Reality isn’t perfect but it’s true and in truth, is beauty. Courtney Hintz describes her dream client as one who can “throw perfection out and can realize it doesn’t have to be perfect, it should just make you feel something when you see the finished product.”
For Mott, that something is a smile. During a typical family photo shoot she takes hundreds of pictures. She chooses which ones to edit by the emotion they evoke when she sees them. “When I’m editing and I see a good picture I’ll smile. Those are the ones I’ll always pick for the gallery.”
Coaxing a smile out of a stiff subject is no small feat! Hintz uses this clever trick to get Dad to loosen up: “I might prompt him to look at Mom and tell her something that would only make her smile or laugh. Making her laugh or smile usually helps him relax and smile”.
Other than a mega-watt grin, our photographers all shared excellent tips to help Mom look her best. Coleman believes that Momma’s outfit should be chosen first and the rest of the family can coordinate with her. “When you’re investing in a family photo session, you get to be a little selfish and pick something you feel amazing in, then go from there. Your body has done amazing things and you are beautiful.” Preach! Moms are so prone to putting ourselves last, we could all use a reminder to go first sometimes.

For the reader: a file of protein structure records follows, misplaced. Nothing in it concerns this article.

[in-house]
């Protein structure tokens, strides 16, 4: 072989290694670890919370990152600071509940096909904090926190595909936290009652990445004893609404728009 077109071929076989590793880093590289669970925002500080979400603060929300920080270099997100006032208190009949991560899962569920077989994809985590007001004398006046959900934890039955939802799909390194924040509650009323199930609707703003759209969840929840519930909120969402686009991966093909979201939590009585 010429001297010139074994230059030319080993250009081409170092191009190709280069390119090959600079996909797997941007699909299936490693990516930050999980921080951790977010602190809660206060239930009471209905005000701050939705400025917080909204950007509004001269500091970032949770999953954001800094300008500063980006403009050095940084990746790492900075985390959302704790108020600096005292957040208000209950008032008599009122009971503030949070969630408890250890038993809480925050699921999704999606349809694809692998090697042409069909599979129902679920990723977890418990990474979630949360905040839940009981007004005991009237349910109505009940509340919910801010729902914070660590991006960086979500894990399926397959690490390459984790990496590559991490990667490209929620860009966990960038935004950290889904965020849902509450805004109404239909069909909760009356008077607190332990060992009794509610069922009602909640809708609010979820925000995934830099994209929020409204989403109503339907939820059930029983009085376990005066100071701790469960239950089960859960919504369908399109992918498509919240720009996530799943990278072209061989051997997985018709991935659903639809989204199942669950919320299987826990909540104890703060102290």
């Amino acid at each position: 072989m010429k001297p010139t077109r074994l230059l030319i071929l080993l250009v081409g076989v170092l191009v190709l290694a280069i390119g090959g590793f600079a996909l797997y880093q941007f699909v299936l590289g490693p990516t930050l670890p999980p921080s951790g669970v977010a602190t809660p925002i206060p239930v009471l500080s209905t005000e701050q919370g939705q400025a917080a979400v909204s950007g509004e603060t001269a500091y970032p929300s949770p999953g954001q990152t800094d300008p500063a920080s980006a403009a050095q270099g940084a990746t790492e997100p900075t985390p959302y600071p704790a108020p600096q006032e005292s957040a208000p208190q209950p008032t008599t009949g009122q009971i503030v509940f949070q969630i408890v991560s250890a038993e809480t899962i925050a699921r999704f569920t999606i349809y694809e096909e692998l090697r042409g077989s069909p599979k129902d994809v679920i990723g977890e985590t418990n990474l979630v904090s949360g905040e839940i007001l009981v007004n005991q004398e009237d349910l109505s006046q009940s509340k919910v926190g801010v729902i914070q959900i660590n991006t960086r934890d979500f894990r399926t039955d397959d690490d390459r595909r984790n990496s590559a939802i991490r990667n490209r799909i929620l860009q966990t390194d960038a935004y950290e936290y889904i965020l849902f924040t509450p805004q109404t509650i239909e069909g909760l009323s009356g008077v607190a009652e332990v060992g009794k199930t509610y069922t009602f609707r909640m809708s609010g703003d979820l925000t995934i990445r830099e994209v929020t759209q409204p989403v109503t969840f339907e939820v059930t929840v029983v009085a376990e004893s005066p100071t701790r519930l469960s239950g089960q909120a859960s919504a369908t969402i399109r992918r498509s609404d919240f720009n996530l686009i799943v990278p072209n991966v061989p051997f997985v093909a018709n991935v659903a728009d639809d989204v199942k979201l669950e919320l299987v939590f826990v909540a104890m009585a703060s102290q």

Hintz offered a wise reminder that being ready for a close-up starts with a great skincare routine. “Exfoliate the night before. The day of only apply a little moisturizer if you have dry to very dry skin. Apply none if you have oily skin,” she advises. Hintz was kind enough to share these pro tips for camera ready makeup: “Avoid foundations with sunscreen in them, as they tend to look ‘mask-like’ when photographed. Secure foundation with a powder. Add a flush of color to the apples of your cheeks so that you get a healthy glow. Opt for softer tones on the eyes. Choose a lipstick that lasts!”
These subtle tweaks are brilliant but don’t go buck wild in Ulta. Coleman reminds Moms that family photo sessions aren’t the time for an extreme makeover. “You want to look like yourself in your family photos, so don’t try a new hairstyle or bold eyeshadow if it’s not something you’d usually wear. An extra coat or two of mascara and a little bolder lipstick is all you need to make your eyes and lips stand out in a beautiful way in your photos”.